Container-Growing Tomato Sauce

There are real benefits to growing tomato plants in containers. For one thing--you can place it anywhere! Container-growing allows you to place the container in the spot with the best microclimate for tomatoes. Maybe you have a huge yard but it's mostly shaded or possibly you live in an apartment with a small, sunny balcony.  You can place your tomato-growing container where it will receive the most warmth from the sun and the most protection from wind and rain. This is usually a south-facing wall; and if you can place it on concrete or stone, that will provide even more warmth.  To be successful, consider the following factors when creating a container garden for growing tomato sauce.

Plant variety, container and support

You can grow any variety of tomato sauce plant in a container, but there are some things to consider in order to be successful.

Use at least a 2.5-gallon-sized container per plant. Tomato plants tend to have a very large root system and the more space you give, the more fruit the plant can support.

Provide a strong support that is at least 4-feet tall. Tomato plants in general are vines that want to sprawl and therefore require varying degrees of support to keep them off the ground depending on whether they are determinant or indeterminant.

Indeterminant varieties will grow the largest vines with the most tomatoes over the course of the season. If you plant one in a 5-gallon container or larger, with a strong support such as a bamboo teepee that is at least 6 feet tall, you should do just fine but this set-up wouldn't fit well on a small apartment balcony.

For determinant varieties, a 2.5 gallon container with a 4-foot tomato cage or bamboo teepee would fit a smaller growing space and still produce plenty of tomatoes for one or two people. Determinant tomato plants tend to be shorter overall and more stocky although that can vary.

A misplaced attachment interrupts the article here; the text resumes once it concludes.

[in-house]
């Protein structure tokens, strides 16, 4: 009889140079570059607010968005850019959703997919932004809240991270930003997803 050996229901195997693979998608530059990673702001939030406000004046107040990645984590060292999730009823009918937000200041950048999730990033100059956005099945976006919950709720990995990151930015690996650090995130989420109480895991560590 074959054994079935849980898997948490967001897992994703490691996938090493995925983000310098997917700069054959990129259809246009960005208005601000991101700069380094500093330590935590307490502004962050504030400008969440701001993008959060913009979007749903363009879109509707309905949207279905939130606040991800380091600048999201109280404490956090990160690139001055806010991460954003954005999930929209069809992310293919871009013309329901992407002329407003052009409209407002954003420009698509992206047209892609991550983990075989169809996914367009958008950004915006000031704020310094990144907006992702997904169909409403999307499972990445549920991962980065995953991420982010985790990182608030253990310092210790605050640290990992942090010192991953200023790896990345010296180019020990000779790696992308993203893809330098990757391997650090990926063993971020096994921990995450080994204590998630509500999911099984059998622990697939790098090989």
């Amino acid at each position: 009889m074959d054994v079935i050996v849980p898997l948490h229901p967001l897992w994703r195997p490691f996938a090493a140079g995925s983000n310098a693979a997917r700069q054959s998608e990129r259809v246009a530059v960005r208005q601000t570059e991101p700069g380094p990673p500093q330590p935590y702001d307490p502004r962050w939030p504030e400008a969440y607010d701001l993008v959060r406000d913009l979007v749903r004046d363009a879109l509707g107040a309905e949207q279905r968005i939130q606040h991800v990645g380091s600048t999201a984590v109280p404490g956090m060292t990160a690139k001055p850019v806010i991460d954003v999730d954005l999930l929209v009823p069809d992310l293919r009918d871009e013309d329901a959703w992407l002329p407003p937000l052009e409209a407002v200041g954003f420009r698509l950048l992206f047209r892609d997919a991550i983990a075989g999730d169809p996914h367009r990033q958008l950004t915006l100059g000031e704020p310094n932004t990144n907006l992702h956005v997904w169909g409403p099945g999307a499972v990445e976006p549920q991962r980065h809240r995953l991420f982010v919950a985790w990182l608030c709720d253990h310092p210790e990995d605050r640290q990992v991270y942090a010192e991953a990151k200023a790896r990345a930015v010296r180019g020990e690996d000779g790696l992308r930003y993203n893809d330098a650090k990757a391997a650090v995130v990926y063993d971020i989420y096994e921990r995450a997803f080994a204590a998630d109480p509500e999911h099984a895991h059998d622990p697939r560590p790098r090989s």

The best bet is to research varieties in your seed catalogues or plant varieties in the garden center and choose the best option for your situation. There are even new varieties available that are especially developed for container growing. One example is "Windowbox Roma."

Soil

Tomato plants grown in a container garden are limited to the soil, water and nutrients that you add to the container as opposed to their counterparts in the ground that can send deep roots in all directions.

For soil, choose a certified-organic, ready-to-use mix at your local garden center. This will be a better option than digging some soil from your yard because containers need a special balance of drainage and water retention with no weed seeds or possible fungal issues. If you feel adventurous, there are lots of recipes on the internet for creating your own potting mix. 

For fertilizer, choose one that is specifically designed for tomato plants and follow the application directions on the label. 

Cover

Having an option for covering tomato plants allows you to start your plants outdoors sooner in the season and ripen more of them  late in the season. Best placement scenario would be hugging a south-facing wall under an eave.  If that's not possible, consider constructing a way to drape clear plastic over the plant, that can be added or removed depending on the weather. Tomato plants that can be protected with a removable cover are more likely to produce fully ripened fruit especially in climates that are not always consistently warm and dry.

A few more things to consider

--Container weight. Being able to move the container once it's planted can be helpful if something changes in the spot you have chosen. There are wheeled bases available for placing under heavy plant pots to make them easier to move.

--Your container's material. More porous materials such as terra cotta or wood will evaporate moisture from them more quickly on a hot day requiring more frequent watering. Also the color of the container can make a difference. In general, darker colors retain more heat. Also, be sure the container has not been exposed to any hazardous chemicals.

Drainage holes. Make sure the container has drainage holes on the bottom. In addition, place large gravel or broken clay pot pieces in the bottom before filling with soil.

Ready to plant? Click here for planting steps.